Cork Awards Scheme plugs gap created by lack of Irish Honours System

1 August 2019
By Elaine Murphy

In the absence of a state honours system, Cork has been showing the way with one of the best honours schemes in Ireland – according to Manus O’Callaghan organiser of the Cork Person of the Year awards.

Each month over the last 26 years, a person is selected for a Cork Person of the Month award and, at year’s end, the Cork Person of the Year is chosen from these monthly winners by the Chief Executives of Cork City and Cork County Councils. This is one of the few award schemes where the winners come from all sectors of society – community, sport, arts, business or even just a good friend or neighbour. Some winners have high profiles already, whilst others come very much from below the radar. Anyone can nominate anyone to the award judges by emailing

The Cork awards also present Honorary Corkperson awards to people from outside Cork (‘not lucky enough to be born in Cork’ is the usual quip from The Lord Mayor and County Mayor who make the presentation) together with an annual Hall of Fame award. The most recent recipient of that Hall of Fame award was Journalist Fergal Keane OBE, the BBC Special Correspondent, while last year’s Honorary Corkman was Ireland Head Rugby Coach Joe Schmidt.

“The Cork Person of the Month and Cork Person of the Year awards scheme was established in 1993 and covers both City and County,” said awards founder and organiser Manus O’Callaghan.

“People are inspired by people and, hopefully, by honouring achievement and celebrating success, others may be inspired to follow. Our award scheme celebrates Cork’s greatest asset – our people,” added O’Callaghan.

President Michael D. Higgins said recently at the Cork awards lunch that “while the title of the award is “Cork Person of the Year,” we know, of course, that the achievements of many previous winners extend far beyond the margins of this great county.”

Past winners include Barry Galvin of the Criminal Assets Bureau, Athlete Sonia O’Sullivan, Adi Roche of Chernobyl Children’s Project International, Roy Keane for his achievements in soccer and Louise O’Neill and her campaign for social justice.

The Person of the Year Gala Awards lunch, where the Cork glitterati meet, is very much the social event of the year. After attending his first awards lunch last year, journalist Fergal Keane wrote “It was the kind of gathering that would have set the rest of the country, especially Dubs, muttering wildly about Cork “cliques” and “clans”. At one point Bishop Buckley was deep in conversation on one side of the table, while Micheál Martin was recalling his school days on the other. Suddenly a waitress arrived and, for reasons that remain obscure, begin to declaim about her recent run of luck at bingo. Pure Cork.” Masters of Ceremonies at the award scheme over the years have included Gay Byrne, Claire Byrne, Pat Kenny, Sean O’Rourke, Miriam O’Callaghan, Ryan Tubridy, Marian Finucane and the late Jerry Ryan.

Cork is not afraid to honour the people who have honoured Cork. Ireland seems afraid to have a national honours scheme in case we would abuse it, or be too like England. We are one of the few European countries that does not recognise our own citizens. We left it to others to recognise Seamus Heaney, Terry Wogan, Bono, Bob Geldof, Peter Sutherland and many more. Are we still not mature enough to organise a Government-backed national awards scheme? Cork will keep its award scheme, which it’s proud of, but thinks Ireland deserves one too. A few years ago the Office of Active Citizenship at the Dept of the Taoiseach did recommend that Ireland establish a national honours system to recognise outstanding contributions to Irish society, but nothing ever came of the recommendation. I do appreciate that people fear cronyism or politicising an award scheme, and no Government should proceed without all-party and full Dail support. Some form of Independent Commission would have to be established to recommend people deserving of these awards. It is important that we celebrate great people, including foreign-nationals who have made a contribution, and have a gender and regional balance. It also provides an important marketing opportunity to promote Ireland and its people both at home and abroad. Ex-Taoiseach Bertie Ahern said “Irish people who achieve something significant in their walk of life must go to other jurisdictions to get their awards. This is wrong. An awards system should not be based on a system of monarchy or anything else. It is only an awards system.”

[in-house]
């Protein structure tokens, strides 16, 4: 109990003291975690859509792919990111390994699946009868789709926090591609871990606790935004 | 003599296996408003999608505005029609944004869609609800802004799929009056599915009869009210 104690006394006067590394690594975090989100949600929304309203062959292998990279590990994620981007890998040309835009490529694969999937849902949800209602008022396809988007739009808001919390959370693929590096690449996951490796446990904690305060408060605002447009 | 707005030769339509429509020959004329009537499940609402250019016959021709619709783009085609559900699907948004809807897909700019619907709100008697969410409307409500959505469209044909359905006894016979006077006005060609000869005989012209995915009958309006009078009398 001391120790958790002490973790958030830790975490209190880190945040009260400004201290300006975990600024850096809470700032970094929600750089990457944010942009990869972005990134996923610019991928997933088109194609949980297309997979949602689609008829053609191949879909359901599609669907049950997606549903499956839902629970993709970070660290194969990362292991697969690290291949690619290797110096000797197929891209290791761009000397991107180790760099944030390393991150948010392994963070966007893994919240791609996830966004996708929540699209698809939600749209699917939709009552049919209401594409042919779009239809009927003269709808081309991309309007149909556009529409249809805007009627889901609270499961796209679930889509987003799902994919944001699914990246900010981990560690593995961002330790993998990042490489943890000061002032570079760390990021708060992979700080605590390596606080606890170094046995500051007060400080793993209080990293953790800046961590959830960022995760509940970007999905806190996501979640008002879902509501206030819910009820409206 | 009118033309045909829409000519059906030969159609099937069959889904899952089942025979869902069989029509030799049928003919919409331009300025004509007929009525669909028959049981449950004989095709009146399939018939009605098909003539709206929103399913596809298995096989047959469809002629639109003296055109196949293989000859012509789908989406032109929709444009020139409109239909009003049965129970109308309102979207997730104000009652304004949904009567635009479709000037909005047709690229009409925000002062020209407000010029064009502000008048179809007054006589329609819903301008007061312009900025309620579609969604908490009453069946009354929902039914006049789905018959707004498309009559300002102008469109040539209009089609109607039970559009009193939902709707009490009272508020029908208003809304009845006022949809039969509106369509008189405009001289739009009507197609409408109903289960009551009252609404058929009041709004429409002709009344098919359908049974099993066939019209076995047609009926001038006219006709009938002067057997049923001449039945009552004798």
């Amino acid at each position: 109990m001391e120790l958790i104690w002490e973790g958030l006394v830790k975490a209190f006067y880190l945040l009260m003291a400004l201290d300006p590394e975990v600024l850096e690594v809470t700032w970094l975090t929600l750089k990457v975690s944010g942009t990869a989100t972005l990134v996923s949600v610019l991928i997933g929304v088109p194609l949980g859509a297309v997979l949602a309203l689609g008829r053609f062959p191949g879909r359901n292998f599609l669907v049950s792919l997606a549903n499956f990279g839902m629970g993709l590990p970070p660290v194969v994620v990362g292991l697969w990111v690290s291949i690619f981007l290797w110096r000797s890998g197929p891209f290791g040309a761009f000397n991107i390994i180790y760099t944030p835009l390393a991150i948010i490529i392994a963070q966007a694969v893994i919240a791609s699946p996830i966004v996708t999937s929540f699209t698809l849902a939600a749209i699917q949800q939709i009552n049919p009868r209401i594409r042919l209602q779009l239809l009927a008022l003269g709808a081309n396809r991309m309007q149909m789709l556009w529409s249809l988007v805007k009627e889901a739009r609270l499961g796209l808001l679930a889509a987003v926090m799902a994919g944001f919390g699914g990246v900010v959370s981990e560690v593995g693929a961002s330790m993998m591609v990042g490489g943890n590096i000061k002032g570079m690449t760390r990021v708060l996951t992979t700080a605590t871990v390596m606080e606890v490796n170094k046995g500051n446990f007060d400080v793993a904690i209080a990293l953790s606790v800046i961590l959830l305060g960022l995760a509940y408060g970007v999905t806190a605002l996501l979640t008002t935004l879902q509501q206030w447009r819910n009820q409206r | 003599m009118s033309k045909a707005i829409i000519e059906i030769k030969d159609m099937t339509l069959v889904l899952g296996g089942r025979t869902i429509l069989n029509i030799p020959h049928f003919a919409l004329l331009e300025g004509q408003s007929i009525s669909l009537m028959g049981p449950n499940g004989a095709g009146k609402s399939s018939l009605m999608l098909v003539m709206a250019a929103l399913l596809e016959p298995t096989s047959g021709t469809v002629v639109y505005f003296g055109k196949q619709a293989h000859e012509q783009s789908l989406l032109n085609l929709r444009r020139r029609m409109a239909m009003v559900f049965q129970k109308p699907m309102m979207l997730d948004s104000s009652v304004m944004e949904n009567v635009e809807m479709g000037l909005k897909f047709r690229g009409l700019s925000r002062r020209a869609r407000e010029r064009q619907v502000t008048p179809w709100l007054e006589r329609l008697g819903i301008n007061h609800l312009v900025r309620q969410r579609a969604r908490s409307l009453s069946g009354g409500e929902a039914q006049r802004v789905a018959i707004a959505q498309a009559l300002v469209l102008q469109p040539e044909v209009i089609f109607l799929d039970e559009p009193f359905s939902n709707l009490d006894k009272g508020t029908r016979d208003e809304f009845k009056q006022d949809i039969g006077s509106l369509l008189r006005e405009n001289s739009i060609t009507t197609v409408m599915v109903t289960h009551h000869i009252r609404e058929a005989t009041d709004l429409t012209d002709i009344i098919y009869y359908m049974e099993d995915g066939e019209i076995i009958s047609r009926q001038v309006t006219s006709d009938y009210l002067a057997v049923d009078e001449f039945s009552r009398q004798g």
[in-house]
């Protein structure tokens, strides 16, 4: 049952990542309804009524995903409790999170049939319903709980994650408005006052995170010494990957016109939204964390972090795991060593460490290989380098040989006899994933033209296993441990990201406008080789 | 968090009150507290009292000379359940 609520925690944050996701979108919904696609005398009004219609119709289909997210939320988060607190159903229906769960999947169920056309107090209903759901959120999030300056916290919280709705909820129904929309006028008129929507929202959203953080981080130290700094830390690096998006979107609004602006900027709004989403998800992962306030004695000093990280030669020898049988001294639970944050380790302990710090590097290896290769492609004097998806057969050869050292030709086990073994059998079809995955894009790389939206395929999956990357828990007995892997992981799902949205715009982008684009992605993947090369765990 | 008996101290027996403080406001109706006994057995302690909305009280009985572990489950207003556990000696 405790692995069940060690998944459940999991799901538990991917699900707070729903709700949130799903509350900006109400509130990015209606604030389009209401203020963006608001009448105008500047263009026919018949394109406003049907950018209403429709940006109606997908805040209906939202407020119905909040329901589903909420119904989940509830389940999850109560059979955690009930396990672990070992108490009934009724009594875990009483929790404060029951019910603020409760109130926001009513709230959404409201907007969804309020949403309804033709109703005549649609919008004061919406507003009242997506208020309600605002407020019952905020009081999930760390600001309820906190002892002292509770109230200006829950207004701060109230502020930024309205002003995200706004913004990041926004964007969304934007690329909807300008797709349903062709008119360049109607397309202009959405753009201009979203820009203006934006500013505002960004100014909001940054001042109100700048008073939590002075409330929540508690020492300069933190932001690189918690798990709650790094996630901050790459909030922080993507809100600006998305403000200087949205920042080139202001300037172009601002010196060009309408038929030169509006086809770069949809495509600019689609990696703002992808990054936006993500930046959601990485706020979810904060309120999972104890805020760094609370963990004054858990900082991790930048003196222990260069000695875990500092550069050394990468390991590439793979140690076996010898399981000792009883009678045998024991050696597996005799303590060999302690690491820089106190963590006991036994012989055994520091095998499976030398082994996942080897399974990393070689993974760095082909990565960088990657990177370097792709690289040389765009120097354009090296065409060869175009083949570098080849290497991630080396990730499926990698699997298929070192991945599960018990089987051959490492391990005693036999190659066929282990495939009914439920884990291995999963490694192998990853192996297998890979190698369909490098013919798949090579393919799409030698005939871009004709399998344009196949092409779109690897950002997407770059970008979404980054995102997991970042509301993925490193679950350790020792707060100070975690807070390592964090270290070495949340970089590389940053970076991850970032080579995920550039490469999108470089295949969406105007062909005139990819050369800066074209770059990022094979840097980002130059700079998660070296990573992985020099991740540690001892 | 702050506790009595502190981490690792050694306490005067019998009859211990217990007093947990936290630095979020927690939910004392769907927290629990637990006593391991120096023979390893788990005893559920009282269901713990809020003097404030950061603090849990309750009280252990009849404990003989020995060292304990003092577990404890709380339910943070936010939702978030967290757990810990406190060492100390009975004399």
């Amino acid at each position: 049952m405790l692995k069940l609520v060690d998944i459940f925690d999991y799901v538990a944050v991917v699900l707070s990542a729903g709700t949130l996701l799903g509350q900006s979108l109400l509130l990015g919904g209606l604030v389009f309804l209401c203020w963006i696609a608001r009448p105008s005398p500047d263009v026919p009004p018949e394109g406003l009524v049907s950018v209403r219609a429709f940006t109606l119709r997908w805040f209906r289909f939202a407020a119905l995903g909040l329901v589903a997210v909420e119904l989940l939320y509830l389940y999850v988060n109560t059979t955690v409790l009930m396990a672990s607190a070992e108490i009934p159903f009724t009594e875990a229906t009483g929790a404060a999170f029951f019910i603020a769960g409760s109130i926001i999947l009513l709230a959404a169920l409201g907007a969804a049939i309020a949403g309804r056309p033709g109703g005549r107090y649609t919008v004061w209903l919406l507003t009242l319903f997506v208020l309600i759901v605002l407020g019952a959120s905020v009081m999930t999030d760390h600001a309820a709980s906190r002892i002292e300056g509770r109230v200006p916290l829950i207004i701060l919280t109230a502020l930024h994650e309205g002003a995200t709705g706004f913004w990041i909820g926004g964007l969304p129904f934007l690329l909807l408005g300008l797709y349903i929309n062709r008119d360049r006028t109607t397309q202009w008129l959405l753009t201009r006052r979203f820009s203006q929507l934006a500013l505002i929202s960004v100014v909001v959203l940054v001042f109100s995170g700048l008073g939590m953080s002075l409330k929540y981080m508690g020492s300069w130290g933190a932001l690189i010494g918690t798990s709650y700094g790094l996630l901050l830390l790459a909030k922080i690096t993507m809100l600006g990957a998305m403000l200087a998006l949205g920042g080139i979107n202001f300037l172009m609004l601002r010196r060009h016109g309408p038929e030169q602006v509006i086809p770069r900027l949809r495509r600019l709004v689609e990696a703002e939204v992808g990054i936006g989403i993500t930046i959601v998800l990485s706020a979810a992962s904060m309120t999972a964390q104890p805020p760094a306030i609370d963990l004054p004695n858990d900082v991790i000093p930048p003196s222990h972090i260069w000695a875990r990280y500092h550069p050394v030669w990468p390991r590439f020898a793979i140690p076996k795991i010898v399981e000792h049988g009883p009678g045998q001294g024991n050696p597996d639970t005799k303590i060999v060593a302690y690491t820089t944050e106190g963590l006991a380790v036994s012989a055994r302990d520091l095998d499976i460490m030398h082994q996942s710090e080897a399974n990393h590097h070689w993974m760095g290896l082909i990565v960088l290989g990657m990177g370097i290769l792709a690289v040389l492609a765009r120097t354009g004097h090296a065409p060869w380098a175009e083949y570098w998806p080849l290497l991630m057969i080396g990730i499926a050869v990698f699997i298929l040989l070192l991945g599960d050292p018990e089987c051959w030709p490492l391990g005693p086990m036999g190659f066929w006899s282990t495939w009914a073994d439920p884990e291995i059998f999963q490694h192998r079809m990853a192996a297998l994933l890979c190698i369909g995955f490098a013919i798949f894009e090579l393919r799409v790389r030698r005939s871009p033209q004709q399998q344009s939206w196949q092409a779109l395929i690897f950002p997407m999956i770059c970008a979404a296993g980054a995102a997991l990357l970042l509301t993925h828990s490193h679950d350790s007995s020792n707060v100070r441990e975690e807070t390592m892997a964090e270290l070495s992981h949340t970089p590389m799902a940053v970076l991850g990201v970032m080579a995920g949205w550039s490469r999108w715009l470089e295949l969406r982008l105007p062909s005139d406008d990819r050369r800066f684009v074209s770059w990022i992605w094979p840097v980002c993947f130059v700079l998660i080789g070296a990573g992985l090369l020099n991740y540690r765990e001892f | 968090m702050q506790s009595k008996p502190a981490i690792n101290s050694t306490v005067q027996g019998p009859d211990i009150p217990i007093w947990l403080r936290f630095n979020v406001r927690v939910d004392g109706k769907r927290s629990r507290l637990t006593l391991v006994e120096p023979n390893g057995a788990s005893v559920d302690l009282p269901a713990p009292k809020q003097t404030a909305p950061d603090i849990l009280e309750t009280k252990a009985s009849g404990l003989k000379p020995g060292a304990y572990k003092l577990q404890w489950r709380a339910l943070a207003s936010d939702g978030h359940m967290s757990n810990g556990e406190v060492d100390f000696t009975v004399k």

The more gongs the British send across the Irish Sea, the less likely this national awards discussion will go away. Our people have also depended on the U.S. Presidential Medal of Freedom (Mary Robinson in 2009) and countless people have received the French Legion d’honneur. Our national award scheme should be designed to be very irish in nature and name, but it does need the status and standing of been backed by Government and all the institutions of state as the prime official national award scheme. The General Public could be involved in nominating people who have major achievements and committed themselves to serving and helping Ireland. People who have made us proud at home and abroad.

The writer Alex Haley said “find the good and praise it”. Cork has been doing just that for 26 years and it’s now time Ireland followed that good example. The Cork Person of Month and Year award scheme started on a high in 1993, when the late Taoiseach Albert Reynolds, fresh from signing the Downing St., Peace Agreement, came immediately to Cork to launch this unique award scheme, that has stood the test of time. We intend to continue to “find the good and praise”….the days of spare the rod and spoil the child are well and truly over.

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